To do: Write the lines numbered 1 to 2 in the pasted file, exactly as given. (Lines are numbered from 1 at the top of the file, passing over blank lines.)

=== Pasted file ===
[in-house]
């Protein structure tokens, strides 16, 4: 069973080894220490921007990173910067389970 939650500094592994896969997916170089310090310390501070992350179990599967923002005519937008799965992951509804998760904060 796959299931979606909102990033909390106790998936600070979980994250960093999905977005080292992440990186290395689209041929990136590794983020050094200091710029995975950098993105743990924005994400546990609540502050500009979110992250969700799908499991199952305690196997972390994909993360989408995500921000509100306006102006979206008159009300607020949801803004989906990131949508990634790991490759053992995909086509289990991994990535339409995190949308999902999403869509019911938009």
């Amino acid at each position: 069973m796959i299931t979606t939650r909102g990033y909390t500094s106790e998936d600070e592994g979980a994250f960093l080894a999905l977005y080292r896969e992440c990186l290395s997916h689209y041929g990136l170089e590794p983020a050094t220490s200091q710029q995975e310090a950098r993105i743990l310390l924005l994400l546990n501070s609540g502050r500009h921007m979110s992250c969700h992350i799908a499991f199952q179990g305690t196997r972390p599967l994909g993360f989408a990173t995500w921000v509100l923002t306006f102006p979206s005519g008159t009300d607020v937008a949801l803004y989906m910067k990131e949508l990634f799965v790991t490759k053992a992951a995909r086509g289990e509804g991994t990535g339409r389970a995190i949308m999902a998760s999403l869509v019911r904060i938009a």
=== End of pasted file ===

[in-house]
């Protein structure tokens, strides 16, 4: 069973080894220490921007990173910067389970 939650500094592994896969997916170089310090310390501070992350179990599967923002005519937008799965992951509804998760904060 796959299931979606909102990033909390106790998936600070979980994250960093999905977005080292992440990186290395689209041929990136590794983020050094200091710029995975950098993105743990924005994400546990609540502050500009979110992250969700799908499991199952305690196997972390994909993360989408995500921000509100306006102006979206008159009300607020949801803004989906990131949508990634790991490759053992995909086509289990991994990535339409995190949308999902999403869509019911938009």